Try it

  1. Open the App Badging API demo.
  2. When prompted, click Install to install the app, or use the Chrome menu to install it.
  3. Open it as an installed PWA. Note, it must be running as an installed PWA (in your task bar or dock).
  4. Click the Set or Clear button to set or clear the badge from the app icon. You can also provide a number for the Badge value.

How to use the App Badging API

To use the App Badging API, your web app needs to meet Chrome's installability criteria, and users must add it to their home screens.

The Badge API consists of two methods on navigator:

  • setAppBadge(number): Sets the app's badge. If a value is provided, set the badge to the provided value otherwise, display a plain white dot (or other flag as appropriate to the platform). Setting number to 0 is the same as calling clearAppBadge().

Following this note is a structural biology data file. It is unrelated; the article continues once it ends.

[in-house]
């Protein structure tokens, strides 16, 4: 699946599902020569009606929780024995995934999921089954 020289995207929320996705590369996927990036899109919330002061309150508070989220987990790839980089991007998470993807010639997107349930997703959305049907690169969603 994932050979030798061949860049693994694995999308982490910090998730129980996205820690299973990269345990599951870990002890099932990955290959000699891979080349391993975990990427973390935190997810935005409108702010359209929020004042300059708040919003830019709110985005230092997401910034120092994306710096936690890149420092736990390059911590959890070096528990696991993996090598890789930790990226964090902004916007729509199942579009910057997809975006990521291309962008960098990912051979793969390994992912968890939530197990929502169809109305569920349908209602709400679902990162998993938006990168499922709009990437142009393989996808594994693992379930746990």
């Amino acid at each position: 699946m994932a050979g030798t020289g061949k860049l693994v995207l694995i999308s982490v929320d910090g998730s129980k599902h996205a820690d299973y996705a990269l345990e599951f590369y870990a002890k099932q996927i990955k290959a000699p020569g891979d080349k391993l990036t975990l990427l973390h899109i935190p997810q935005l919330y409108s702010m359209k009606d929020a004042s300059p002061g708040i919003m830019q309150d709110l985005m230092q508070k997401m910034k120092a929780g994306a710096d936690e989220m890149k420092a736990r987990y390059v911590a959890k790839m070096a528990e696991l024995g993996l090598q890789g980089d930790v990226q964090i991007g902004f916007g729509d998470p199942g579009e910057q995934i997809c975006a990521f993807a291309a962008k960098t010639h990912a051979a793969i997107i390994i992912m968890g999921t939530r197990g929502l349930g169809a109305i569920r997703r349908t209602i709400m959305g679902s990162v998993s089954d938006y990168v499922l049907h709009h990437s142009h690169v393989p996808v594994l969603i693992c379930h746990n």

• clearAppBadge(): Removes the app's badge.

Both return empty promises you can use for error handling.

The badge can either be set from the current page, or from the registered service worker. To set or clear the badge (in either the foreground page or the service worker), call:

// Set the badge
const unreadCount = 24;
navigator.setAppBadge(unreadCount).catch((error) => {
  //Do something with the error.

// Clear the badge
navigator.clearAppBadge().catch((error) => {
  // Do something with the error.

In some cases, the operating system may not allow the exact representation of the badge. In such cases, the browser will attempt to provide the best representation for that device. For example, because the Badging API isn't supported on Android, Android only ever shows a dot instead of a numeric value.